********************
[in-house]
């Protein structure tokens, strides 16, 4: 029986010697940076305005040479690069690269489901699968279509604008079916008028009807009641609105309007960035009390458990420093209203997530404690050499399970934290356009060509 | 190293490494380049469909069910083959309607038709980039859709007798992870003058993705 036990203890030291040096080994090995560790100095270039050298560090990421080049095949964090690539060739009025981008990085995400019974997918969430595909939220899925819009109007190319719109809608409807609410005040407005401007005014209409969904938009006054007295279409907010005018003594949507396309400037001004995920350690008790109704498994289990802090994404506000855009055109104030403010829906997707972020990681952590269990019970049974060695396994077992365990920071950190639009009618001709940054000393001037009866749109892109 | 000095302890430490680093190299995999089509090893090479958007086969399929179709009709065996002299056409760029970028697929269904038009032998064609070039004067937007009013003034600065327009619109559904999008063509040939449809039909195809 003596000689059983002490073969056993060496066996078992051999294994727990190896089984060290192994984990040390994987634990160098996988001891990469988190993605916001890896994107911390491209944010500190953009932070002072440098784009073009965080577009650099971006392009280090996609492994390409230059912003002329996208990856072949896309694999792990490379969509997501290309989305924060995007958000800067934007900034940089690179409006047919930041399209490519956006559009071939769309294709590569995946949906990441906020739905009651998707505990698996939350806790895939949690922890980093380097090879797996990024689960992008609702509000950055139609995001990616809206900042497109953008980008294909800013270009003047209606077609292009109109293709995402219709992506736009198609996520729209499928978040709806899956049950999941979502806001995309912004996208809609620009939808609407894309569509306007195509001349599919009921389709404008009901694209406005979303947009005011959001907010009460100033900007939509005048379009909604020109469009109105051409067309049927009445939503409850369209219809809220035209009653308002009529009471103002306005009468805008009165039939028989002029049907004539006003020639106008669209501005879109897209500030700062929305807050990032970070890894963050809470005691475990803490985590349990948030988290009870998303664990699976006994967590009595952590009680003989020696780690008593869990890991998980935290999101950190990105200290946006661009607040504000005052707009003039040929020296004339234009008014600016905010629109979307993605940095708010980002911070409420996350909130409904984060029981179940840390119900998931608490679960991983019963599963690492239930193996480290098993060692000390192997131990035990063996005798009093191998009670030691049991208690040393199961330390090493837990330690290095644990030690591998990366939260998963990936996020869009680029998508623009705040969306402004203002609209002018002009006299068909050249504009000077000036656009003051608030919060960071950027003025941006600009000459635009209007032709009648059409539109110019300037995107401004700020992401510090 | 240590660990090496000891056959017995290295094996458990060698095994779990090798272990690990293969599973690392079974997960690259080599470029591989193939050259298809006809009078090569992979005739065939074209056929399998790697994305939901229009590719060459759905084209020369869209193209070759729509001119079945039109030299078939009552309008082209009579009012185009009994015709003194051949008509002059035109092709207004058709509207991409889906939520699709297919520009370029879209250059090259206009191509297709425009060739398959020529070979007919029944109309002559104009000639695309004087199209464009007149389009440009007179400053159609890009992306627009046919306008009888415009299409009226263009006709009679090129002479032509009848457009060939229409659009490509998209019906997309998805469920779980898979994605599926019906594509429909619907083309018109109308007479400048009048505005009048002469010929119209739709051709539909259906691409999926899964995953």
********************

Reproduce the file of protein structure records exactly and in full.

[in-house]
């Protein structure tokens, strides 16, 4: 029986010697940076305005040479690069690269489901699968279509604008079916008028009807009641609105309007960035009390458990420093209203997530404690050499399970934290356009060509 | 190293490494380049469909069910083959309607038709980039859709007798992870003058993705 036990203890030291040096080994090995560790100095270039050298560090990421080049095949964090690539060739009025981008990085995400019974997918969430595909939220899925819009109007190319719109809608409807609410005040407005401007005014209409969904938009006054007295279409907010005018003594949507396309400037001004995920350690008790109704498994289990802090994404506000855009055109104030403010829906997707972020990681952590269990019970049974060695396994077992365990920071950190639009009618001709940054000393001037009866749109892109 | 000095302890430490680093190299995999089509090893090479958007086969399929179709009709065996002299056409760029970028697929269904038009032998064609070039004067937007009013003034600065327009619109559904999008063509040939449809039909195809 003596000689059983002490073969056993060496066996078992051999294994727990190896089984060290192994984990040390994987634990160098996988001891990469988190993605916001890896994107911390491209944010500190953009932070002072440098784009073009965080577009650099971006392009280090996609492994390409230059912003002329996208990856072949896309694999792990490379969509997501290309989305924060995007958000800067934007900034940089690179409006047919930041399209490519956006559009071939769309294709590569995946949906990441906020739905009651998707505990698996939350806790895939949690922890980093380097090879797996990024689960992008609702509000950055139609995001990616809206900042497109953008980008294909800013270009003047209606077609292009109109293709995402219709992506736009198609996520729209499928978040709806899956049950999941979502806001995309912004996208809609620009939808609407894309569509306007195509001349599919009921389709404008009901694209406005979303947009005011959001907010009460100033900007939509005048379009909604020109469009109105051409067309049927009445939503409850369209219809809220035209009653308002009529009471103002306005009468805008009165039939028989002029049907004539006003020639106008669209501005879109897209500030700062929305807050990032970070890894963050809470005691475990803490985590349990948030988290009870998303664990699976006994967590009595952590009680003989020696780690008593869990890991998980935290999101950190990105200290946006661009607040504000005052707009003039040929020296004339234009008014600016905010629109979307993605940095708010980002911070409420996350909130409904984060029981179940840390119900998931608490679960991983019963599963690492239930193996480290098993060692000390192997131990035990063996005798009093191998009670030691049991208690040393199961330390090493837990330690290095644990030690591998990366939260998963990936996020869009680029998508623009705040969306402004203002609209002018002009006299068909050249504009000077000036656009003051608030919060960071950027003025941006600009000459635009209007032709009648059409539109110019300037995107401004700020992401510090 | 240590660990090496000891056959017995290295094996458990060698095994779990090798272990690990293969599973690392079974997960690259080599470029591989193939050259298809006809009078090569992979005739065939074209056929399998790697994305939901229009590719060459759905084209020369869209193209070759729509001119079945039109030299078939009552309008082209009579009012185009009994015709003194051949008509002059035109092709207004058709509207991409889906939520699709297919520009370029879209250059090259206009191509297709425009060739398959020529070979007919029944109309002559104009000639695309004087199209464009007149389009440009007179400053159609890009992306627009046919306008009888415009299409009226263009006709009679090129002479032509009848457009060939229409659009490509998209019906997309998805469920779980898979994605599926019906594509429909619907083309018109109308007479400048009048505005009048002469010929119209739709051709539909259906691409999926899964995953």